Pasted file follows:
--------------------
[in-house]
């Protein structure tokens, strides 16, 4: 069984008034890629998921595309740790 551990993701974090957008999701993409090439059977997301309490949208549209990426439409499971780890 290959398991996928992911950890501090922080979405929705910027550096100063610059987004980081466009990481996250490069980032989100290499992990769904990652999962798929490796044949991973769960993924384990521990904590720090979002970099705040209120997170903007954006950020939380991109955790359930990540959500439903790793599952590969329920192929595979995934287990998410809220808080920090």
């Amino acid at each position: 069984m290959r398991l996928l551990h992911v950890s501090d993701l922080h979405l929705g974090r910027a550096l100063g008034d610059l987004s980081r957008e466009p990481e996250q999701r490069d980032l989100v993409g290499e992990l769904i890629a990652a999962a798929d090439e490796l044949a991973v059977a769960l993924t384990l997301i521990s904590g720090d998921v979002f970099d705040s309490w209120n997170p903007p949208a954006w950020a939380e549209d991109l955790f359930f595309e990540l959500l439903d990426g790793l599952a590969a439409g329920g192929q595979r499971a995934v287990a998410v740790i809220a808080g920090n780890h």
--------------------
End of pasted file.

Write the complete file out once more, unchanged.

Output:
[in-house]
């Protein structure tokens, strides 16, 4: 069984008034890629998921595309740790 551990993701974090957008999701993409090439059977997301309490949208549209990426439409499971780890 290959398991996928992911950890501090922080979405929705910027550096100063610059987004980081466009990481996250490069980032989100290499992990769904990652999962798929490796044949991973769960993924384990521990904590720090979002970099705040209120997170903007954006950020939380991109955790359930990540959500439903790793599952590969329920192929595979995934287990998410809220808080920090």
């Amino acid at each position: 069984m290959r398991l996928l551990h992911v950890s501090d993701l922080h979405l929705g974090r910027a550096l100063g008034d610059l987004s980081r957008e466009p990481e996250q999701r490069d980032l989100v993409g290499e992990l769904i890629a990652a999962a798929d090439e490796l044949a991973v059977a769960l993924t384990l997301i521990s904590g720090d998921v979002f970099d705040s309490w209120n997170p903007p949208a954006w950020a939380e549209d991109l955790f359930f595309e990540l959500l439903d990426g790793l599952a590969a439409g329920g192929q595979r499971a995934v287990a998410v740790i809220a808080g920090n780890h």